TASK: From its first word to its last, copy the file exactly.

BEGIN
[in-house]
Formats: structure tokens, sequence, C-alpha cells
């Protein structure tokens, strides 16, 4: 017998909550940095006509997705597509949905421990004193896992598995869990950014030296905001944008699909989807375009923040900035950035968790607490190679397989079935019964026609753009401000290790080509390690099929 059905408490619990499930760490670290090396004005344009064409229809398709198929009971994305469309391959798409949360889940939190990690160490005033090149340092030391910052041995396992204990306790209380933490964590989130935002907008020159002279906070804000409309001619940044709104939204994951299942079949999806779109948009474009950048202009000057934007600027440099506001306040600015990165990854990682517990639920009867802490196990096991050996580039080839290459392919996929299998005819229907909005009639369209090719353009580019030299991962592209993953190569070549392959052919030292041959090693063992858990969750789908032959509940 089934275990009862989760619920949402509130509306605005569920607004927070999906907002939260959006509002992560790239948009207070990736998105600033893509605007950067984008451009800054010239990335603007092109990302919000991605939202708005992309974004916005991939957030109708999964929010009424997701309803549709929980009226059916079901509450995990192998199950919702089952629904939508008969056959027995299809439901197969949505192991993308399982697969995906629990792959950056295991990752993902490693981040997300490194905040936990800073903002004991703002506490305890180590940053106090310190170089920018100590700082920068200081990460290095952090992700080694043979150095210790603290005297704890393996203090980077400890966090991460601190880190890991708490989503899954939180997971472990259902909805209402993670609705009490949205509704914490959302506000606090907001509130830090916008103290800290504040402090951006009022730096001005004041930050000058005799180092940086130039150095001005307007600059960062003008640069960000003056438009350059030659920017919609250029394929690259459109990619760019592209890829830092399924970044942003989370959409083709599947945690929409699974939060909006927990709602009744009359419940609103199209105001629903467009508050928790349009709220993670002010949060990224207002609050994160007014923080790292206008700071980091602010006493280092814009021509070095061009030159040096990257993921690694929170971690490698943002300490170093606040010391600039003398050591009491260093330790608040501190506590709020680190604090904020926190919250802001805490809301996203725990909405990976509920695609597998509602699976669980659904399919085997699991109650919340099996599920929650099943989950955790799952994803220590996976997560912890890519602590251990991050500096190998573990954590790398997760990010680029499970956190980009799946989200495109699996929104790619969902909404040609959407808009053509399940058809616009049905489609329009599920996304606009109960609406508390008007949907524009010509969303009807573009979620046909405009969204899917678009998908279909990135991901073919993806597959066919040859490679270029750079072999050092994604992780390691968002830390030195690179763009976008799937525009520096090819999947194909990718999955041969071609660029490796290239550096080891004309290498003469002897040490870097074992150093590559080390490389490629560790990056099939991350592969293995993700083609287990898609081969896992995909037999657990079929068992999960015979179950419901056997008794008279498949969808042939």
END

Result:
[in-house]
Formats: structure tokens, sequence, C-alpha cells
């Protein structure tokens, strides 16, 4: 017998909550940095006509997705597509949905421990004193896992598995869990950014030296905001944008699909989807375009923040900035950035968790607490190679397989079935019964026609753009401000290790080509390690099929 059905408490619990499930760490670290090396004005344009064409229809398709198929009971994305469309391959798409949360889940939190990690160490005033090149340092030391910052041995396992204990306790209380933490964590989130935002907008020159002279906070804000409309001619940044709104939204994951299942079949999806779109948009474009950048202009000057934007600027440099506001306040600015990165990854990682517990639920009867802490196990096991050996580039080839290459392919996929299998005819229907909005009639369209090719353009580019030299991962592209993953190569070549392959052919030292041959090693063992858990969750789908032959509940 089934275990009862989760619920949402509130509306605005569920607004927070999906907002939260959006509002992560790239948009207070990736998105600033893509605007950067984008451009800054010239990335603007092109990302919000991605939202708005992309974004916005991939957030109708999964929010009424997701309803549709929980009226059916079901509450995990192998199950919702089952629904939508008969056959027995299809439901197969949505192991993308399982697969995906629990792959950056295991990752993902490693981040997300490194905040936990800073903002004991703002506490305890180590940053106090310190170089920018100590700082920068200081990460290095952090992700080694043979150095210790603290005297704890393996203090980077400890966090991460601190880190890991708490989503899954939180997971472990259902909805209402993670609705009490949205509704914490959302506000606090907001509130830090916008103290800290504040402090951006009022730096001005004041930050000058005799180092940086130039150095001005307007600059960062003008640069960000003056438009350059030659920017919609250029394929690259459109990619760019592209890829830092399924970044942003989370959409083709599947945690929409699974939060909006927990709602009744009359419940609103199209105001629903467009508050928790349009709220993670002010949060990224207002609050994160007014923080790292206008700071980091602010006493280092814009021509070095061009030159040096990257993921690694929170971690490698943002300490170093606040010391600039003398050591009491260093330790608040501190506590709020680190604090904020926190919250802001805490809301996203725990909405990976509920695609597998509602699976669980659904399919085997699991109650919340099996599920929650099943989950955790799952994803220590996976997560912890890519602590251990991050500096190998573990954590790398997760990010680029499970956190980009799946989200495109699996929104790619969902909404040609959407808009053509399940058809616009049905489609329009599920996304606009109960609406508390008007949907524009010509969303009807573009979620046909405009969204899917678009998908279909990135991901073919993806597959066919040859490679270029750079072999050092994604992780390691968002830390030195690179763009976008799937525009520096090819999947194909990718999955041969071609660029490796290239550096080891004309290498003469002897040490870097074992150093590559080390490389490629560790990056099939991350592969293995993700083609287990898609081969896992995909037999657990079929068992999960015979179950419901056997008794008279498949969808042939």